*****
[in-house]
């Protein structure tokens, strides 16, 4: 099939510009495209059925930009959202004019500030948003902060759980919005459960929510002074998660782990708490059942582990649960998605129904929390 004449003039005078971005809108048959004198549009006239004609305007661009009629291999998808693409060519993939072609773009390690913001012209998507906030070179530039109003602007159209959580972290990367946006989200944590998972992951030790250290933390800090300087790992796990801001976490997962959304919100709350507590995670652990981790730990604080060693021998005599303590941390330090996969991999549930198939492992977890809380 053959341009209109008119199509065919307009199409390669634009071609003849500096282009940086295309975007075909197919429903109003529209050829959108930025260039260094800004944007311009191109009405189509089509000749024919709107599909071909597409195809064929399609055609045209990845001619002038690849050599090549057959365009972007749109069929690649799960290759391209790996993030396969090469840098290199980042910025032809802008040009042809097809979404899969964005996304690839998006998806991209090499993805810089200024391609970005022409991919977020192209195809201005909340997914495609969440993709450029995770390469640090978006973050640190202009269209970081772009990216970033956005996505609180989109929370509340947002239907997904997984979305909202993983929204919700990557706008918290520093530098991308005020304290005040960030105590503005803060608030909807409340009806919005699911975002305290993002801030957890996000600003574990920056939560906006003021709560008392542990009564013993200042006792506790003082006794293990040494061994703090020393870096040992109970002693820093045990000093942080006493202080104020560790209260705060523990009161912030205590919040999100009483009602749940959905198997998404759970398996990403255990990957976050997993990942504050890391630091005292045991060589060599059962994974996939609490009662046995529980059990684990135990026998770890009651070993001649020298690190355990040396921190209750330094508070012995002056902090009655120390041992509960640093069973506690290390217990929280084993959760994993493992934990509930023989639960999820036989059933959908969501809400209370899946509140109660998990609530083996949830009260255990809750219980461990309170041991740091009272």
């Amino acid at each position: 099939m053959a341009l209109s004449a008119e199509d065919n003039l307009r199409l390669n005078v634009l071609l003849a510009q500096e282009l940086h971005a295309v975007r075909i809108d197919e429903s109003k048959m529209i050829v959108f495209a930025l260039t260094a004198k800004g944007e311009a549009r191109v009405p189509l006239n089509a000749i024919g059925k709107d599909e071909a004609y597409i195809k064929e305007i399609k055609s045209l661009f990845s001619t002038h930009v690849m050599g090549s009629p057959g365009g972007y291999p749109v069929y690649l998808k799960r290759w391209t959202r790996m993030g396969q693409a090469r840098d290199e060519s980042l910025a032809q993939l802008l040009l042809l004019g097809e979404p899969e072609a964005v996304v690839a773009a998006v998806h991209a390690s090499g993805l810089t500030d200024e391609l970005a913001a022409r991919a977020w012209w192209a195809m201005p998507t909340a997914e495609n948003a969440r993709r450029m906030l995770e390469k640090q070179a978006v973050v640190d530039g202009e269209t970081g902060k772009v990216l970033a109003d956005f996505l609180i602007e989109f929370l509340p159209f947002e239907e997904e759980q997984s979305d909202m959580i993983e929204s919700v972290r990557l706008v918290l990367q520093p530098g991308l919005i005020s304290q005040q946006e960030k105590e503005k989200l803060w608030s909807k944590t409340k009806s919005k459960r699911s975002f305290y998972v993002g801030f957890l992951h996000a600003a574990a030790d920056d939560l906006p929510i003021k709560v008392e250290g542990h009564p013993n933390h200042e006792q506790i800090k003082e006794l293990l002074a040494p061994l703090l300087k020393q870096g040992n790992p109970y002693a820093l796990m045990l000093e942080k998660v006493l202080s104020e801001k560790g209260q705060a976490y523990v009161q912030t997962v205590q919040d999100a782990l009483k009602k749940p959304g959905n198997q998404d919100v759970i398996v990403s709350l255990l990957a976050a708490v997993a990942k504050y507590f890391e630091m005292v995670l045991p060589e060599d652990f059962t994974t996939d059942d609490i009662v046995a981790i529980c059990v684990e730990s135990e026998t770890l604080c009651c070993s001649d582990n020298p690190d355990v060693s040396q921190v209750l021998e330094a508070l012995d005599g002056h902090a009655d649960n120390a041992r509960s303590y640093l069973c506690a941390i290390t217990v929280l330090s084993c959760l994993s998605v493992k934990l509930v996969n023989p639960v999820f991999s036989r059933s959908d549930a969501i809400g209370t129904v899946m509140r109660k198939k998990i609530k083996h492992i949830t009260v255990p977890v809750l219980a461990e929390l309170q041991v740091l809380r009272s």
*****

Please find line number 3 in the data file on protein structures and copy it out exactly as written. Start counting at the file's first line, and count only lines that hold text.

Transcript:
């Amino acid at each position: 099939m053959a341009l209109s004449a008119e199509d065919n003039l307009r199409l390669n005078v634009l071609l003849a510009q500096e282009l940086h971005a295309v975007r075909i809108d197919e429903s109003k048959m529209i050829v959108f495209a930025l260039t260094a004198k800004g944007e311009a549009r191109v009405p189509l006239n089509a000749i024919g059925k709107d599909e071909a004609y597409i195809k064929e305007i399609k055609s045209l661009f990845s001619t002038h930009v690849m050599g090549s009629p057959g365009g972007y291999p749109v069929y690649l998808k799960r290759w391209t959202r790996m993030g396969q693409a090469r840098d290199e060519s980042l910025a032809q993939l802008l040009l042809l004019g097809e979404p899969e072609a964005v996304v690839a773009a998006v998806h991209a390690s090499g993805l810089t500030d200024e391609l970005a913001a022409r991919a977020w012209w192209a195809m201005p998507t909340a997914e495609n948003a969440r993709r450029m906030l995770e390469k640090q070179a978006v973050v640190d530039g202009e269209t970081g902060k772009v990216l970033a109003d956005f996505l609180i602007e989109f929370l509340p159209f947002e239907e997904e759980q997984s979305d909202m959580i993983e929204s919700v972290r990557l706008v918290l990367q520093p530098g991308l919005i005020s304290q005040q946006e960030k105590e503005k989200l803060w608030s909807k944590t409340k009806s919005k459960r699911s975002f305290y998972v993002g801030f957890l992951h996000a600003a574990a030790d920056d939560l906006p929510i003021k709560v008392e250290g542990h009564p013993n933390h200042e006792q506790i800090k003082e006794l293990l002074a040494p061994l703090l300087k020393q870096g040992n790992p109970y002693a820093l796990m045990l000093e942080k998660v006493l202080s104020e801001k560790g209260q705060a976490y523990v009161q912030t997962v205590q919040d999100a782990l009483k009602k749940p959304g959905n198997q998404d919100v759970i398996v990403s709350l255990l990957a976050a708490v997993a990942k504050y507590f890391e630091m005292v995670l045991p060589e060599d652990f059962t994974t996939d059942d609490i009662v046995a981790i529980c059990v684990e730990s135990e026998t770890l604080c009651c070993s001649d582990n020298p690190d355990v060693s040396q921190v209750l021998e330094a508070l012995d005599g002056h902090a009655d649960n120390a041992r509960s303590y640093l069973c506690a941390i290390t217990v929280l330090s084993c959760l994993s998605v493992k934990l509930v996969n023989p639960v999820f991999s036989r059933s959908d549930a969501i809400g209370t129904v899946m509140r109660k198939k998990i609530k083996h492992i949830t009260v255990p977890v809750l219980a461990e929390l309170q041991v740091l809380r009272s």